Acauã Maroon Community Association (AMQA)
The cunhã(1) tradition: reclaiming the quilombo territory
Rio Grande do Norte
The association seeks to restore the dignity of the residents of the Quilombo(2) Community of Acauã by regaining their ethnic territory and, further, achieving sustainable development, which would bring forth wealth and quality of life for its population. Two hundred and twenty-four people live in the community, with 118 distributed amid 56 family units.
Among the activities carried out by AMQA is the voluntary legal assistance provided by Falcão Popular Legal Aid. It monitors and intervenes, in order to defend the rights and interests of the association, in three cases involving direct and indirect titling of the Territory of the Quilombo Community of Acauã, provided for in Article 68 of the Act of Transitory Constitutional Provisions of the 1988 Brazilian Federal Constitution. Additionally, in partnership with the NGO Acauã, the association participates in the Quilombo Community Radio “Watermelon Educator FM”, the Sewing Studio “Nega Tula” and the Theatre of the Oppressed.
With the project, the organization intends to support the training of leaders and ensure legal assistance in cases regarding titling of the Territory of the Quilombo Community of Acauã.
The project includes combating institutional racism practiced by the National Institute of Colonization and Land Reform of Rio Grande do Norte – INCRA/RN. INCRA/RN is responsible for the demarcation and titling of the quilombo, which began in 2004. AMQA seeks to monitor and pressurize the State actions so that the cases reach their ultimate goals, benefiting and protecting the rights and interests of Quilombo Communities of Acauã.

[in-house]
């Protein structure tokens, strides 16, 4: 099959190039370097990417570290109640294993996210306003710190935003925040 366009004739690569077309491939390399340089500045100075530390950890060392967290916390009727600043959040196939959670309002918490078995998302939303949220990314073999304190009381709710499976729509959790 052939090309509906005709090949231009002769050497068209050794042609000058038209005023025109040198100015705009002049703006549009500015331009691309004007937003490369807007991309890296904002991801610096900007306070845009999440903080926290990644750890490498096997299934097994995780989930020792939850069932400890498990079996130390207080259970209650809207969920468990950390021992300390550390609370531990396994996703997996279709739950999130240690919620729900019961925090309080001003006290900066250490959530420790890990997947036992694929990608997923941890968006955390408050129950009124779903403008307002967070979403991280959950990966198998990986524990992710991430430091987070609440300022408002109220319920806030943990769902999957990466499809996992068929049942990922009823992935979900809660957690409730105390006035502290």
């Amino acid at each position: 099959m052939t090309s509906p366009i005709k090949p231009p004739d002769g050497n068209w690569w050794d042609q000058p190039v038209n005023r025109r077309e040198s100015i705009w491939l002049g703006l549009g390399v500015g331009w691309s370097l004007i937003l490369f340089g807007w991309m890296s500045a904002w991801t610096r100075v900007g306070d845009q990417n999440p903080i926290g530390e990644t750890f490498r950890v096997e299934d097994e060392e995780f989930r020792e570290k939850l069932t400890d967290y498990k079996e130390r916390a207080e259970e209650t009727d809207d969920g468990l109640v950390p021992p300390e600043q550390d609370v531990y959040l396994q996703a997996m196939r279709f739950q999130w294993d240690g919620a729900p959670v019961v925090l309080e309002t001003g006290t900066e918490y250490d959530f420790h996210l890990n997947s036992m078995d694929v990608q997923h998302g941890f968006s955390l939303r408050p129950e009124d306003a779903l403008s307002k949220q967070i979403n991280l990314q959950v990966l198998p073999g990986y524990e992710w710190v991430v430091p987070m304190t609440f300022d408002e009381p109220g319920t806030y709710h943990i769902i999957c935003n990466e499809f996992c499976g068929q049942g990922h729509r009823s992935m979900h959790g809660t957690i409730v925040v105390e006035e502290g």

As reported by the proponent, in 1959, the building of the Engenheiro José Batista do Rego Pereira dam, also known as White Well weir [açude Poço Branco], began. Its works coincided with the political emancipation of the city of Poço Branco. With the dam, the level of the river Ceará Mirim increased significantly, leading to the withdrawal of people who lived along its banks. Communities such as Contador and the former community of Acauã had to withdraw from the places where they lived and grew their plantations. After negotiations with the State and the directors of the works for the dam, families of Acauã obtained an area of land where they still live today (about 4 hectares).
Acauã has been fighting to get its land back since 2004, when an administrative proceeding was initiated before INCRA/RN with the scope of titling the quilombo community’s land on behalf of AMQA. In 2005, AMQA reported INCRA/RN to the Attorney’s Office in the State of Rio Grande do Norte alleging institutional racism by delays in land titling. In July 2008, the owner of the farm Maringá (to be expropriated) filed a lawsuit aiming the annulment of the administrative proceeding before INCRA/RN, which deals with the regularization of the quilombo community’s land of Acauã.
(1) “Cunhã” is an ornamental and medicinal plant.
(2) Quilombos are centuries-old communities set up by former slaves in Brazil. “The contemporary concept of the remaining communities of quilombos encompasses the prevalence of an autonomous process of production within the communities, based on specific territorialities socially established as a result of acts of resistance.” (ALMEIDA, Alfredo Wagner. ‘Os quilobolas e a Base de Lançamentos de Foguetes de Alcântara’. Ministry of Environment, Brasília, 2006).
Annual Call for Proposals
Rights of Maroon and Traditional Populations